ECJ:

    So then, if one refers a client to a "licensed and competent" tradesperson, engineer (yes, they are also licensed), etc., it will then be up to that licensed individual who is referred to exhibit competency when called upon for further evaluation and/or repair of a system or material, and the onus should be effectively lifted from the home inspector who made this referral. And, of course, here I am alluding to generic referrals and not specific as in "call my brother-in-law the plumber", or "I can personally fix all of these things in my report sometime next week", or some such blather.

    Except, of course for the BoolDawg in Kansas, who, like Atlas, has chosen to bear the burdens of the real estate world upon his narrow canine shoulders . . .

    Aaron


  17. #17
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    Default Re: copalum verses purple wire nut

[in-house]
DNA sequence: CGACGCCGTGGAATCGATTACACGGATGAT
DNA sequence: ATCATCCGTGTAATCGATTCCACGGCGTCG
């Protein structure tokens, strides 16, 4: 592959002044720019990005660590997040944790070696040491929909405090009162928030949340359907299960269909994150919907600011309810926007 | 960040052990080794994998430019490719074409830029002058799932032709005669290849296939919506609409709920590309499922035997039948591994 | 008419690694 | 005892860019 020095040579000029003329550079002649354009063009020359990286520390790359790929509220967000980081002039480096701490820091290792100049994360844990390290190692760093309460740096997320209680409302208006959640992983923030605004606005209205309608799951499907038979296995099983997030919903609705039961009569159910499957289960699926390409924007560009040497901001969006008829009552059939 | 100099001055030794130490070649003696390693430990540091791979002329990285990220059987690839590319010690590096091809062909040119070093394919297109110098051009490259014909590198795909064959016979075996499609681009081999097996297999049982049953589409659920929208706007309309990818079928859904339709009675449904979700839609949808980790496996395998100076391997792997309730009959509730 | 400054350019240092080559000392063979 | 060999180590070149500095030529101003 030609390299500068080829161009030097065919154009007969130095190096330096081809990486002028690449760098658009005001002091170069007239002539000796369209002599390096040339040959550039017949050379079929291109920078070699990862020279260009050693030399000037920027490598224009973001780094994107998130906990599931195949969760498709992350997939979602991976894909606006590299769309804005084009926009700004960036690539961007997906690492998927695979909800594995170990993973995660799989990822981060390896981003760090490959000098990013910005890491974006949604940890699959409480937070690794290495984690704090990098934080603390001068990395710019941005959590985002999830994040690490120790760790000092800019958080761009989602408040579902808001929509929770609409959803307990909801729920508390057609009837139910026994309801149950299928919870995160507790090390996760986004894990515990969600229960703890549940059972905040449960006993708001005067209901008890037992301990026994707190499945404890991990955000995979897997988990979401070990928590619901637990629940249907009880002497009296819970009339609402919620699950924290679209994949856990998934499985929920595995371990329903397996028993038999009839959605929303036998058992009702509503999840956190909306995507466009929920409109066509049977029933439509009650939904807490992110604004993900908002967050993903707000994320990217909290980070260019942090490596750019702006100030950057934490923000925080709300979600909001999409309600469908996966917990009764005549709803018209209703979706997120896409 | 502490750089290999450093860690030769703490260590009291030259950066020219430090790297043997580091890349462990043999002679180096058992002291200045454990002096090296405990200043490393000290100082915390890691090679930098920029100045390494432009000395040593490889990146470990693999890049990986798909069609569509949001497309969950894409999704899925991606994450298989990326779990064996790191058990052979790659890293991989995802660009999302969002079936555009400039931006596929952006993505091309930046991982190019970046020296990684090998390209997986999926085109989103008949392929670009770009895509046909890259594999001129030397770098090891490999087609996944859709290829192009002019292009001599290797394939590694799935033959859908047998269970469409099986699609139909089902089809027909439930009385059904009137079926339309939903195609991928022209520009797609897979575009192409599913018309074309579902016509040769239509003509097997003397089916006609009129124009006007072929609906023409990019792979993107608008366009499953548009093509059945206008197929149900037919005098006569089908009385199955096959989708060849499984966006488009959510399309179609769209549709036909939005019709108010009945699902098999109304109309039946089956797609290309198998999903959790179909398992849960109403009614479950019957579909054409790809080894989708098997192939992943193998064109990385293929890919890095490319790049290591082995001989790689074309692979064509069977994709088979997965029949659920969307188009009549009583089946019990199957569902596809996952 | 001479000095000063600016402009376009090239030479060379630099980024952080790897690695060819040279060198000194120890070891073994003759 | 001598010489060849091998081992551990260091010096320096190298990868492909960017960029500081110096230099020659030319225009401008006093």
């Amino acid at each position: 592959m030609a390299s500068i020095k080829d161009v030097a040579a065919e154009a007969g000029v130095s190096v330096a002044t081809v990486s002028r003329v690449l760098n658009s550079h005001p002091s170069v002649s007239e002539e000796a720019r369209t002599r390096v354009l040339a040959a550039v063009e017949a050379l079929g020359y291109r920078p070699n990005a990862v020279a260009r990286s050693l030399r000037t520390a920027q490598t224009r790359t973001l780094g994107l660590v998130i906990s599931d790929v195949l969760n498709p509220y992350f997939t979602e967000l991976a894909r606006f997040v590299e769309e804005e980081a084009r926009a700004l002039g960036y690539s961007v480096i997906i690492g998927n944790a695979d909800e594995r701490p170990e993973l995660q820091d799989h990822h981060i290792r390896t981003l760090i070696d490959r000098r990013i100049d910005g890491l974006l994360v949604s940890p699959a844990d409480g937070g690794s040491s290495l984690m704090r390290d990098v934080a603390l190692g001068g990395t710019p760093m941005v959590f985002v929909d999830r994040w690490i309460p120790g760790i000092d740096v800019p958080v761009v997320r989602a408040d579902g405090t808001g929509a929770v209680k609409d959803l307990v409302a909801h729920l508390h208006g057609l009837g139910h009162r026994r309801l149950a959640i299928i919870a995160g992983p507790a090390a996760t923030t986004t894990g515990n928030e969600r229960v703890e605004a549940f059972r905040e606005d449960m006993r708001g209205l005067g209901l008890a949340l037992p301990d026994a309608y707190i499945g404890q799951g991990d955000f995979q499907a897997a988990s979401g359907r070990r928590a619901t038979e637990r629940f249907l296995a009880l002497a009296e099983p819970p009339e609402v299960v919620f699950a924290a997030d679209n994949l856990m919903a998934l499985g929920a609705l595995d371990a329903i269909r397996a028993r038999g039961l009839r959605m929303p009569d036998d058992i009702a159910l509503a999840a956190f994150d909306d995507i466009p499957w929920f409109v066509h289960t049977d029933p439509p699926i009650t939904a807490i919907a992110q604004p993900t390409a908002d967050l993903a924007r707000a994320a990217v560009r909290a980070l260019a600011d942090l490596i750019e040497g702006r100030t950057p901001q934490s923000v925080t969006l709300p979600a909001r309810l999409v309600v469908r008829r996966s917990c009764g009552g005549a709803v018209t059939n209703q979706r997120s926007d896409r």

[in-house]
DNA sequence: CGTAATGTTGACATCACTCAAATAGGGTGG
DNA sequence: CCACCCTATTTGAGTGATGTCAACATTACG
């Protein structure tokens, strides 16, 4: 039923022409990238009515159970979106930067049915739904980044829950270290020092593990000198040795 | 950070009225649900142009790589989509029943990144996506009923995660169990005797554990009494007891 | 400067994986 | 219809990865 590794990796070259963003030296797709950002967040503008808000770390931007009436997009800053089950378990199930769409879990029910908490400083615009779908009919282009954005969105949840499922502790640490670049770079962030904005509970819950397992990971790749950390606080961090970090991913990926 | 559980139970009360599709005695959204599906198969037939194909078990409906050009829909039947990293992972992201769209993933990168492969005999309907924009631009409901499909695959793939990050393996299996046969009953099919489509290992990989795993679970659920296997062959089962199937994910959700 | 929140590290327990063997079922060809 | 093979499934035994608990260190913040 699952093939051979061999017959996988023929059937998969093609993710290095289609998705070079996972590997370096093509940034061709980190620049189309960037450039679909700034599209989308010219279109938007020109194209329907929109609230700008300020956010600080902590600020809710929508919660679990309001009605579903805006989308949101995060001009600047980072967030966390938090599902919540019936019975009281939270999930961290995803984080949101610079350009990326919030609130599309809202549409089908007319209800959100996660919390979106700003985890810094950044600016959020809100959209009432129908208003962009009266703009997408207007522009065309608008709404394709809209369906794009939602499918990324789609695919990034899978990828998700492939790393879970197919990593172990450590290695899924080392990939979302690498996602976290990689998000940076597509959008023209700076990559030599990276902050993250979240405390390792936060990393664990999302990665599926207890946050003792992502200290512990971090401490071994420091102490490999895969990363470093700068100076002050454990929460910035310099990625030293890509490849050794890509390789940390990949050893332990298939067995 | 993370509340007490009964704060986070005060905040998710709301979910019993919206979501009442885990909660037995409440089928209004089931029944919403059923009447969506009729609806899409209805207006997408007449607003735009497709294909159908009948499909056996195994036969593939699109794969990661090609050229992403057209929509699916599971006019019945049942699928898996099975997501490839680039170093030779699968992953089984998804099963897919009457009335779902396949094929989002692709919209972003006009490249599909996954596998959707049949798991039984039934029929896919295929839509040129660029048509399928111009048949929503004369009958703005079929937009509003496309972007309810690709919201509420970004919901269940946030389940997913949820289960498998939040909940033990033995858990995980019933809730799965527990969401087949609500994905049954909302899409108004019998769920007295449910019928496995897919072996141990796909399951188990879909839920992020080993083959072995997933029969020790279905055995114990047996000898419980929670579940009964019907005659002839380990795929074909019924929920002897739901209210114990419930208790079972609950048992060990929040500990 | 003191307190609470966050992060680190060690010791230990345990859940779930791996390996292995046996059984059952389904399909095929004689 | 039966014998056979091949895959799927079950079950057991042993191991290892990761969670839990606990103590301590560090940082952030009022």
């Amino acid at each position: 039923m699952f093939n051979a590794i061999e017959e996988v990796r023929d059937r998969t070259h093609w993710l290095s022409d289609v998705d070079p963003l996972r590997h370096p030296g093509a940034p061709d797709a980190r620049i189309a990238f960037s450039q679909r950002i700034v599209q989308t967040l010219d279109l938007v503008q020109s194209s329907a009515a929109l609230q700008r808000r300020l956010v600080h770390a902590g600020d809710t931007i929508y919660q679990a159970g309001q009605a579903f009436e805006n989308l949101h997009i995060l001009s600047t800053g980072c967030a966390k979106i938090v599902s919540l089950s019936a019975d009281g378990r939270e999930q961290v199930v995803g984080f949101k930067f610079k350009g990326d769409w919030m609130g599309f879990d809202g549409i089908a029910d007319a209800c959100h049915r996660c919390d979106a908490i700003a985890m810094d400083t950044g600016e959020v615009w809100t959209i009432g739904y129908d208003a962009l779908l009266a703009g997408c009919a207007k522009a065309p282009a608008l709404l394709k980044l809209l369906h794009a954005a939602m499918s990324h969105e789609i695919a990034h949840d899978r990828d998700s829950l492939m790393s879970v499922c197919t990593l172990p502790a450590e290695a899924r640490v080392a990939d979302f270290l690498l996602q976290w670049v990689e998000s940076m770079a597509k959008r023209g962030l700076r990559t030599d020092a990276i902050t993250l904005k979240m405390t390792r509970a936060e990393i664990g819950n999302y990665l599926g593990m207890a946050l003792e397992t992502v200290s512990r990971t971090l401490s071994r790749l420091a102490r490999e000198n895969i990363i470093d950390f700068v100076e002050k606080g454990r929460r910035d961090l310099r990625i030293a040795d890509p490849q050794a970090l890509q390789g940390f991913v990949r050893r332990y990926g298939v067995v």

The word “professional” has lost its significance and “licensed” means less than nothing, particularly when used in reference to today’s construction trades.
    LCJ:

    How true . . . and sad . . .

    Aaron


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    Default Re: copalum verses purple wire nut

    Quote Originally Posted by Aaron Miller View Post
    So then, if one refers a client to a "licensed and competent" tradesperson, engineer (yes, they are also licensed), etc., it will then be up to that licensed individual who is referred to exhibit competency ...
    Yes Sir.

    That's the effect.

    If the person responds to a request for being licensed and competent as 'being licensed and competent', then they are expected to 'be competent'.